The volume collects papers from a multi-disciplinary workshop, held under the auspices of the European Science Foundation, which examined the idea of Celticism in its European contexts from the eighteenth century to the present. Linguists, historians, cultural theorists and literary critics from a range of European countries addressed for the first time in a sustained way how the idea of Celticism developed and how it affected many aspects of European culture. A primary focus of the volume is James Macpherson's Ossian, now under-going a re-estimation. Other topics which receive significant examination are Celticism as a force in cultural nationalism, Celticism in contemporary Christianity, primitivism, the image of the Celt in archaeology, historiography, political propaganda and the role of the idea of the Celtic in linguistic taxonomy. This pioneering work will be of interest to scholars and students in a wide range of subjects in which the nature, function and effect of cultural concepts and images are of central concern.
Comentarios de la gente - Escribir un comentario
No encontramos ningún comentario en los lugares habituales.
ancient antiquity appear archaeology Arnold become beginning British called Celtic Celts century Christianity comparative concern construction course critical cultural early Edinburgh edition eighteenth century English epic essay Europe European example expression fact feeling figures France French Gaelic Gaulish Gaulois Gauls German Greek groups Herder Highland historians idea identity imagination important influence interest Ireland Irish Italy James John language later less linguistic literary Literature London Macpherson material means movement nature nineteenth century original Ossian Paris particular past period poems poet poetry political present primitive published race reference relationship Renan represented Roman Scotland Scots Scottish seems seen sense sentiment social society sources Studies suggest takes texts theory thought topic tradition translation turn University various volume Welsh writing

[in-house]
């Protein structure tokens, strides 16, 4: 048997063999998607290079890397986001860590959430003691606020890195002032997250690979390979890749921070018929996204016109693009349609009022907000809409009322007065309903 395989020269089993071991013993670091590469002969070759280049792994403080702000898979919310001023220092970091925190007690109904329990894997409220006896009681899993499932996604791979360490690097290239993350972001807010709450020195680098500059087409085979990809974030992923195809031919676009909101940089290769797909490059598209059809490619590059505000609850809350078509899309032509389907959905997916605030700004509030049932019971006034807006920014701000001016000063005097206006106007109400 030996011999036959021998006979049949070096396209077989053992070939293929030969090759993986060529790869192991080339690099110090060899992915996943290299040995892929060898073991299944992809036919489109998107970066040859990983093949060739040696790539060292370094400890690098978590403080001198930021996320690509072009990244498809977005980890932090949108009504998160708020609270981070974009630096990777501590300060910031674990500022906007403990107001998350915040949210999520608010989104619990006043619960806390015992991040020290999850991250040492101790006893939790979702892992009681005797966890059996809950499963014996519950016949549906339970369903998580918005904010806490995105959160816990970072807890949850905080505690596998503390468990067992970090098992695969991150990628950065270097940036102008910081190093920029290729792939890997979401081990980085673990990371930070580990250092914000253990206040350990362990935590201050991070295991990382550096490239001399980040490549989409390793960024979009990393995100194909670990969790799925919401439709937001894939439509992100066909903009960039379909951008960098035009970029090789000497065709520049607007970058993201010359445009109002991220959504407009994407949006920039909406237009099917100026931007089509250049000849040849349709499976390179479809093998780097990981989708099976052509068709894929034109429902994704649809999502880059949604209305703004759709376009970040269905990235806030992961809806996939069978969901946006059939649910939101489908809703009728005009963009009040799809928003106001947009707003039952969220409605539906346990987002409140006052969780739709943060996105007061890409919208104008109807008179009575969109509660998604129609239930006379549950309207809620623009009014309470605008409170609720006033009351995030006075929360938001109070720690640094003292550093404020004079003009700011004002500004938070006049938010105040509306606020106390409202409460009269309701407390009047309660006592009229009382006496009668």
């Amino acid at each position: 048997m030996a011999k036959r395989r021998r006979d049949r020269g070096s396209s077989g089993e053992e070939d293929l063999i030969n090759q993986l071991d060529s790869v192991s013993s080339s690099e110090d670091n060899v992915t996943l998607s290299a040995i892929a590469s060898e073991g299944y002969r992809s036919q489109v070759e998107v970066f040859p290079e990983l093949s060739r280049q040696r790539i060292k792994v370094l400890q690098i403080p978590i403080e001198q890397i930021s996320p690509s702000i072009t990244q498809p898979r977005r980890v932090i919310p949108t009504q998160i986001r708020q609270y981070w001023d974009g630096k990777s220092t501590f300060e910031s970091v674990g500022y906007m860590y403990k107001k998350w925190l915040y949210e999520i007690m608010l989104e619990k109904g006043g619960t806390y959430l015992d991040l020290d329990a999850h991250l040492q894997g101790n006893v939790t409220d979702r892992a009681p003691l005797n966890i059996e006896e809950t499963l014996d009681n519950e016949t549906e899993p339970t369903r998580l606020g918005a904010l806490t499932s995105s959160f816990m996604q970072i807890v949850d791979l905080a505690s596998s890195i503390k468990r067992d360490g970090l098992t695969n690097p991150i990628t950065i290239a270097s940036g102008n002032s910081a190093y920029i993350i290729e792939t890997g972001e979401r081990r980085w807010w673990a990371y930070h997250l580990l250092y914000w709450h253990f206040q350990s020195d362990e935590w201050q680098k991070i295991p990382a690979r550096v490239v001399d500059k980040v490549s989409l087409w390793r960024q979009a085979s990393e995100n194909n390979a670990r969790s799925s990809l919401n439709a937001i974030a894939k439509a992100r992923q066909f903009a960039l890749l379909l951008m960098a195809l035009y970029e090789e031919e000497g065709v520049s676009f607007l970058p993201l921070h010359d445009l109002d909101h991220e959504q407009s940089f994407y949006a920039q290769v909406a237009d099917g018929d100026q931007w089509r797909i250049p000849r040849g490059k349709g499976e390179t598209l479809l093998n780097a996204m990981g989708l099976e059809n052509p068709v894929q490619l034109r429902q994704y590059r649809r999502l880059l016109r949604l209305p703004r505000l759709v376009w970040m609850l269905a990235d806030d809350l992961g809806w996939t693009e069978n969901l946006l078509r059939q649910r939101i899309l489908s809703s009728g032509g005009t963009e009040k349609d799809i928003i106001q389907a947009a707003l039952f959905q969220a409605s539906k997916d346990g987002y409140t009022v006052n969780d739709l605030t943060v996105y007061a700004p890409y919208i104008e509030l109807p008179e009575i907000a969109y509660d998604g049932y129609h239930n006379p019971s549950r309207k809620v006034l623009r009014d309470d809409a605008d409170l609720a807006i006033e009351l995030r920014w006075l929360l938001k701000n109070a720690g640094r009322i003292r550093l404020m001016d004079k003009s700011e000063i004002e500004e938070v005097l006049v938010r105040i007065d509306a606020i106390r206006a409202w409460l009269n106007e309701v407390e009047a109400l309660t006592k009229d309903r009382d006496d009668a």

Página 87 - In all my wanderings round this world of care, In all my griefs - and God has given my share I still had hopes my latest hours to crown, Amidst these humble bowers to lay me down; To husband out life's taper at the close, And keep the flame from wasting by repose.
Página 107 - Nor thou, though learn'd, his homelier thoughts neglect; Let thy sweet Muse the rural faith sustain; These are the themes of simple, sure effect, That add new conquests to her boundless reign, And fill, with double force, her heart-commanding strain.
Página 88 - Ye friends to truth, ye statesmen who survey The rich man's joys increase, the poor's decay, 'Tis yours to judge, how wide the limits stand Between a splendid and a happy land.
Página 88 - Hoards, e'en beyond the miser's wish, abound, And rich men flock from all the world around. Yet count our gains. This wealth is but a name, That leaves our useful products still the same.
Página 203 - But the change, though steadily and rapidly progressive, has nevertheless been gradual; and, like those who drift down the stream of a deep and smooth river, we are not aware of the progress we have made until we fix our eye on the now distant point from which we have been drifted.
Página 131 - Fingal, an Ancient Epic Poem, In Six Books : Together with several other Poems, composed by Ossian the Son of Fingal. Translated from the Galic Language, By James Macpherson.
Página 93 - I come, I come, thou king of men ! The life of Ossian fails. I begin to vanish on Cona. My steps are not seen in Selma. Beside the stone of Mora I shall fall asleep. The winds whistling in my grey hair, shall not awaken me.
Página 202 - The gradual influx of wealth, and extension of commerce, have since united to render the present people of Scotland a class of beings as different from their grandfathers, as the existing English are from those of Queen Elizabeth's time.
Página 233 - A country where the entire people is, or even once has been, laid hold of, filled to the heart with an infinite religious idea, has ' made a step from which it cannot retrograde.' Thought, conscience, the sense that man is denizen of a Universe, creature of an Eternity, has penetrated to the remotest cottage, to the simplest heart. Beautiful and awful, the feeling of a Heavenly Behest, of Duty god-commanded, over-canopies all life. There is an inspiration in such a people : one may say in a more...